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Sunday, 19 November 2006

Early "Retirement"?

I'm currently enjoying my work and not too stressed out, but I can see a time in 2-3 years when I'll have been working for the same company for ten years, and with my 8 weeks "long service leave" then becoming fully vested, I could consider making another career change.

My first career, straight out of uni, was as a research scientist working on minerals processing equipment (with a bit of computer modelling and computer systems admin thrown in). This made good use of my first degree (in Applied Chem) but I actually found the programming of more interest than the chemistry (although playing around with the analytical equipment was a fun way to make a living).

After ten years my first employer laid off a large portion of the research staff in a cost-cutting drive, so I took the chance to change career into the "real world" of a private business-services company, and make use of my GradDip in Industrial Math & Computing. After taking an initial pay cut to get my foot in the door, I soon was earning more than in my old job, and had opportunity to progress up the "management ladder". But after 8 years I'm thinking of what I want to do for the next 20 years or so.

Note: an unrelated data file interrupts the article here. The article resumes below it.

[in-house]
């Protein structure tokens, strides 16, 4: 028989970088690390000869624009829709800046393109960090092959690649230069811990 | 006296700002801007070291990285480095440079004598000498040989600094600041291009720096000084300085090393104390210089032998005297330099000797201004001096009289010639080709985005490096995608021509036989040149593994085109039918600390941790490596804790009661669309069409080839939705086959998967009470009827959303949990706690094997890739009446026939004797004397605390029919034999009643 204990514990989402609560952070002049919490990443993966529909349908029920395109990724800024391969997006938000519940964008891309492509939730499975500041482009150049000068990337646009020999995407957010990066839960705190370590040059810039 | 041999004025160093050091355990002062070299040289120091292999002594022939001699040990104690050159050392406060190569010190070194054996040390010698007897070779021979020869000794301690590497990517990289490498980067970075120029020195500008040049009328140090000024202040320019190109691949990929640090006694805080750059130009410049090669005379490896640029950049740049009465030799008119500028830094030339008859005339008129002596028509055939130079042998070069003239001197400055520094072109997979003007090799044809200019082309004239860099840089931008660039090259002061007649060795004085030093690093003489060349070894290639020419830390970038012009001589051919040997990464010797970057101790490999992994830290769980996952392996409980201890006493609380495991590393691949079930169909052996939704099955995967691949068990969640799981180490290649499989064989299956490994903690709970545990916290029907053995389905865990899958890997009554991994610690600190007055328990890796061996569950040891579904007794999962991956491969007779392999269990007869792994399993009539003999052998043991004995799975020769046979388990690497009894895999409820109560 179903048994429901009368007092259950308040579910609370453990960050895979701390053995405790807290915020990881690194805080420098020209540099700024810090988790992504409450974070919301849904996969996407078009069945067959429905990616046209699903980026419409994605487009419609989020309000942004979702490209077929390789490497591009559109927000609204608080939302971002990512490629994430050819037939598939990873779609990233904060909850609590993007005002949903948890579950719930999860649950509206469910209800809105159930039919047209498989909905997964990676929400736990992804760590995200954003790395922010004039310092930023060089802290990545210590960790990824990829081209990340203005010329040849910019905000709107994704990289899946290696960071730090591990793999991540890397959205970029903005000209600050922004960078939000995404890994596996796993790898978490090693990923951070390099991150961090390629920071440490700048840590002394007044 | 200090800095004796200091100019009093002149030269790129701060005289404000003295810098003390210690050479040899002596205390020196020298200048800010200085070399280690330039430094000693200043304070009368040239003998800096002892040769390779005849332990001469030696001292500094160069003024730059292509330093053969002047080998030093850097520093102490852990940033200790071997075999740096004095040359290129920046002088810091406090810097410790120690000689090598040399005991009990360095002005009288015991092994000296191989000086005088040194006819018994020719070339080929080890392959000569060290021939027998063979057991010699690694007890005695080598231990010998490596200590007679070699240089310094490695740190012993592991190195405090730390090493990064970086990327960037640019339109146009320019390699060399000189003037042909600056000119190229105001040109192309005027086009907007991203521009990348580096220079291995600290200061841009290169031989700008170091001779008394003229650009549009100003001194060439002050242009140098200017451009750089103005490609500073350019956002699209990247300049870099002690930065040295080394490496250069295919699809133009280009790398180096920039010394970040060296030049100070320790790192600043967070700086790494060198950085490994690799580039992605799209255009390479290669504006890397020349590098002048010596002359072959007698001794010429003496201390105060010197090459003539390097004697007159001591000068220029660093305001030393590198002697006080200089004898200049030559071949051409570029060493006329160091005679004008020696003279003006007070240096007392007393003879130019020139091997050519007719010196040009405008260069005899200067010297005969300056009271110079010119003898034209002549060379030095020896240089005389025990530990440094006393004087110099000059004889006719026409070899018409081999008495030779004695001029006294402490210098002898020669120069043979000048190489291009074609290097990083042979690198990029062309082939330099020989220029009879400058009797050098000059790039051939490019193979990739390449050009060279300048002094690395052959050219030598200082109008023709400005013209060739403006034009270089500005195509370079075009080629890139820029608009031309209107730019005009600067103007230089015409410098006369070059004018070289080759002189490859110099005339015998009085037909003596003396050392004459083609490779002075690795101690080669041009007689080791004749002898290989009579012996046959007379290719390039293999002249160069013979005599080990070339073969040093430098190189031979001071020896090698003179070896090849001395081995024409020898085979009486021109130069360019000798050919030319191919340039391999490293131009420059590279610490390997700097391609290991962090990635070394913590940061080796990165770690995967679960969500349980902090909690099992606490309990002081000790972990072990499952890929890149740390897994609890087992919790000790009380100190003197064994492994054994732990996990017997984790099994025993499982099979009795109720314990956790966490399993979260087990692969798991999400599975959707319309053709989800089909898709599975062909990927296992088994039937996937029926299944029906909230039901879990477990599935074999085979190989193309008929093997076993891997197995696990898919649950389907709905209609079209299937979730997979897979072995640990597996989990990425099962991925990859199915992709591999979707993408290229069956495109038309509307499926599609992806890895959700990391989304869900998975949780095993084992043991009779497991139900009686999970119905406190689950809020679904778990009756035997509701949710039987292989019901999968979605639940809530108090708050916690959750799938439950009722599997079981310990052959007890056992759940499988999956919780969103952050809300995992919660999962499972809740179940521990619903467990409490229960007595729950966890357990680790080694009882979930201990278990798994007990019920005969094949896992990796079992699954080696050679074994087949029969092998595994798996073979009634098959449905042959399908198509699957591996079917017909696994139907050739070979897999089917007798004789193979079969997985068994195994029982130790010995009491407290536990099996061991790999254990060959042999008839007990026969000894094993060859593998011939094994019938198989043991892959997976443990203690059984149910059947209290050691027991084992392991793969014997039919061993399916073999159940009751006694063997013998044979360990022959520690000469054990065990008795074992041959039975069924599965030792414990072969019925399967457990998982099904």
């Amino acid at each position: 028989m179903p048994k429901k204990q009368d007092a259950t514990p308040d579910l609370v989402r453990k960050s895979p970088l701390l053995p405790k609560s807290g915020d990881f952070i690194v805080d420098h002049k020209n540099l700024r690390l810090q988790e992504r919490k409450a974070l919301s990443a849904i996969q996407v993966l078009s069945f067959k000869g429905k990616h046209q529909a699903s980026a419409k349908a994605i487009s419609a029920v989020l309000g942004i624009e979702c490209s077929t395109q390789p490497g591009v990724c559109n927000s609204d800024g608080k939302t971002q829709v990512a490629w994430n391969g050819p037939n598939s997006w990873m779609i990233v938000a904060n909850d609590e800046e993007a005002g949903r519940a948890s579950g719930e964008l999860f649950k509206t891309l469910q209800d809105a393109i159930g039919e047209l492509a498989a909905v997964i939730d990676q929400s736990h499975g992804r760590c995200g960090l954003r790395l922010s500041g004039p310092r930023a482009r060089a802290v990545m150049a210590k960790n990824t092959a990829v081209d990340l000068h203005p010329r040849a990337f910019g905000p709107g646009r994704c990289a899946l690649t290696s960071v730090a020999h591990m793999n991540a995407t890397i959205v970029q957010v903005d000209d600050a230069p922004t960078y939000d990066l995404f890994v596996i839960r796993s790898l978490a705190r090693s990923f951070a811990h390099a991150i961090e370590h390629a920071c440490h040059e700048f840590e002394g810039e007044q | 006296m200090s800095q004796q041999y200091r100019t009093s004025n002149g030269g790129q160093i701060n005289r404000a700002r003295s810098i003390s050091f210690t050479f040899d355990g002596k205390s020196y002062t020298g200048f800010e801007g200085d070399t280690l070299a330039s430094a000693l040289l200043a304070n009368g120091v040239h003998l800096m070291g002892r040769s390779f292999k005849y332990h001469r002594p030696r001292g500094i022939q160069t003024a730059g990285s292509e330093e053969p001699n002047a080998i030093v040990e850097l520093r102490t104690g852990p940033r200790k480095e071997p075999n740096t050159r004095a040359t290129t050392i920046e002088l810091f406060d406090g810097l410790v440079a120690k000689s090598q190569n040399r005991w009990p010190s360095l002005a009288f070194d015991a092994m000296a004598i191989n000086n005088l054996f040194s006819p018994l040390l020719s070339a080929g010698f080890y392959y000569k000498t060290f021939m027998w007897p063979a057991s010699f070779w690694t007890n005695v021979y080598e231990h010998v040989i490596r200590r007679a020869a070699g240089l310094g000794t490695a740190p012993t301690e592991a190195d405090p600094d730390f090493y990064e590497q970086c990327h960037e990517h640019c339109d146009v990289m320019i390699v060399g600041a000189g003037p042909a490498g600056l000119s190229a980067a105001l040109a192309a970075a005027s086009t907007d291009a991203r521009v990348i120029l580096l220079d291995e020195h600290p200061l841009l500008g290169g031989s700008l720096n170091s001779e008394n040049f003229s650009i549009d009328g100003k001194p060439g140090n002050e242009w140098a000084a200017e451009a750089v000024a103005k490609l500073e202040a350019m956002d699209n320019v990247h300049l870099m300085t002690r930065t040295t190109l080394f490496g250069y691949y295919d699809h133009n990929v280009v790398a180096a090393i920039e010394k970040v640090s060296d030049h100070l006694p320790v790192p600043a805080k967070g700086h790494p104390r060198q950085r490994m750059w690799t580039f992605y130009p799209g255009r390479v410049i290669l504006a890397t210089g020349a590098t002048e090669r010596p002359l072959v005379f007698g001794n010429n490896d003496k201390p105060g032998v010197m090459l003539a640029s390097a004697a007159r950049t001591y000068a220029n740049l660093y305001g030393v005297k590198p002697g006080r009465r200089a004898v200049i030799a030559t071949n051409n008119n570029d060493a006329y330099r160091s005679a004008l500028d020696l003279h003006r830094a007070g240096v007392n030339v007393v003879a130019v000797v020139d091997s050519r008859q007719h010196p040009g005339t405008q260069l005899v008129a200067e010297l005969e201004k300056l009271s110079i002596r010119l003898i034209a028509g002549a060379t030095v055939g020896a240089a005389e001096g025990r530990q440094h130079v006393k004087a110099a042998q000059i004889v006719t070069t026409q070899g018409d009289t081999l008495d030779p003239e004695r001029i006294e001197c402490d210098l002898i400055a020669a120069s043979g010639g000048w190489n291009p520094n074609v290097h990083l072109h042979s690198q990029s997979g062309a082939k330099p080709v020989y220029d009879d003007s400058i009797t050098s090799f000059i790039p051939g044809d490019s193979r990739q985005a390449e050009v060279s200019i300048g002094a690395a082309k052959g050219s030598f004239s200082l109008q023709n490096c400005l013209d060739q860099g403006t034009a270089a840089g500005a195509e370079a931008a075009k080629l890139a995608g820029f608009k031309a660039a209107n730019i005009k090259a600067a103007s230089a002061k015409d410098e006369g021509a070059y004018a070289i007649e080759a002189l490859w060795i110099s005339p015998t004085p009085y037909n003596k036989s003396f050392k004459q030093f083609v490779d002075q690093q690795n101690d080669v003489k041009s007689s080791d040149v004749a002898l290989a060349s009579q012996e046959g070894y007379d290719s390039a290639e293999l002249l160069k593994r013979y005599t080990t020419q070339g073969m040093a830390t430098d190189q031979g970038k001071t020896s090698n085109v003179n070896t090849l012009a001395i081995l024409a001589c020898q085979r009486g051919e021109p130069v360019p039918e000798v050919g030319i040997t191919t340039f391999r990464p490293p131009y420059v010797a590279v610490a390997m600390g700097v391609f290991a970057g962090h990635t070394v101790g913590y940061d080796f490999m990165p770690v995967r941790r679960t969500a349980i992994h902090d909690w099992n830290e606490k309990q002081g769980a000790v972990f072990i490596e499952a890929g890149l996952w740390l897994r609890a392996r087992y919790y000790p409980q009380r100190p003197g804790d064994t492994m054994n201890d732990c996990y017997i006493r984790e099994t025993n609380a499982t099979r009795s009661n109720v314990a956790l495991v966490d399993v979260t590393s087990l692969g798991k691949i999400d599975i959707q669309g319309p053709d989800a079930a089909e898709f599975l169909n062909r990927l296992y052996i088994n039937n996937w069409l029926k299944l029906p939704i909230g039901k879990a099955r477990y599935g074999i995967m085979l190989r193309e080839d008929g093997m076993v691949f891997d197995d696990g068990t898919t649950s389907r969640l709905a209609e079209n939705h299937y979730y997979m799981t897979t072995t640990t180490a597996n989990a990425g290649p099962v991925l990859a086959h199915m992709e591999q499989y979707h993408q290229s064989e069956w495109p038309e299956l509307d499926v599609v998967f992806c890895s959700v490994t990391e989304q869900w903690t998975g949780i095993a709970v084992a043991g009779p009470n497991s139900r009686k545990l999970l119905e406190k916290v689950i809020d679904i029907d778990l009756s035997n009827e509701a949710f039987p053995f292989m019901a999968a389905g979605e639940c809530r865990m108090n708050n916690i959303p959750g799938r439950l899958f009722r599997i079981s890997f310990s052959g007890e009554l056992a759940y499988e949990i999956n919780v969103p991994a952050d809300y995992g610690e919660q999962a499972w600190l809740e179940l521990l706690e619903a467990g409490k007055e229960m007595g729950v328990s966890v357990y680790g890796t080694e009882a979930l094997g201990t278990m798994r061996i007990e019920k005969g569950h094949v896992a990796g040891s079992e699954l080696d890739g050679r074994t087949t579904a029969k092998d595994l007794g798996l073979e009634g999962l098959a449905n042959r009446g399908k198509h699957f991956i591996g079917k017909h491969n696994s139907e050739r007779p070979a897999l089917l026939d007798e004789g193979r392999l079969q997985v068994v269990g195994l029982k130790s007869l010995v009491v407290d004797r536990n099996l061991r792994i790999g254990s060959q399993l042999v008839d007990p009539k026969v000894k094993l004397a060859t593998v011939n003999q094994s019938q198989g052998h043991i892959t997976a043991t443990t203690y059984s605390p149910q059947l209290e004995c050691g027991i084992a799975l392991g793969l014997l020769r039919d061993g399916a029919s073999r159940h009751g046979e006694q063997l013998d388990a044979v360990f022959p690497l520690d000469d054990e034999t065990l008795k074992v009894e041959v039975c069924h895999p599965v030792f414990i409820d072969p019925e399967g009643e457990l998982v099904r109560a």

I'm currently half-way through a Masters in IT by distance ed, and I've just been accepted into a Post-Grad Diploma of Secondary Education course for next year. The plan is to finish of the MIT and the GradDipEd in the next couple of years, and then get put on the waiting list for a High School science teaching position. If I nominate only schools in the area we live (Sydney Northern Beaches) the waiting time for a position will be quite long (although they seem a bit short on Science teachers), so I probably wouldn't get a position immediately.

The plan is to accept a suitable teaching position (which will mean a pay cut of 50% or so), and treat the new job as a sort of "early retirement". The change of career should make the job interesting (at least for a decade or so), and the daily hours and amount of annual leave entitlement should make the hourly rate similar to what I currently earn - sort of like changing to a part-time job ;)

I'm sure any teacher's out there will say that teaching is anything but a part-time job, but, at least on paper, it looks like a good idea.

What do you think?

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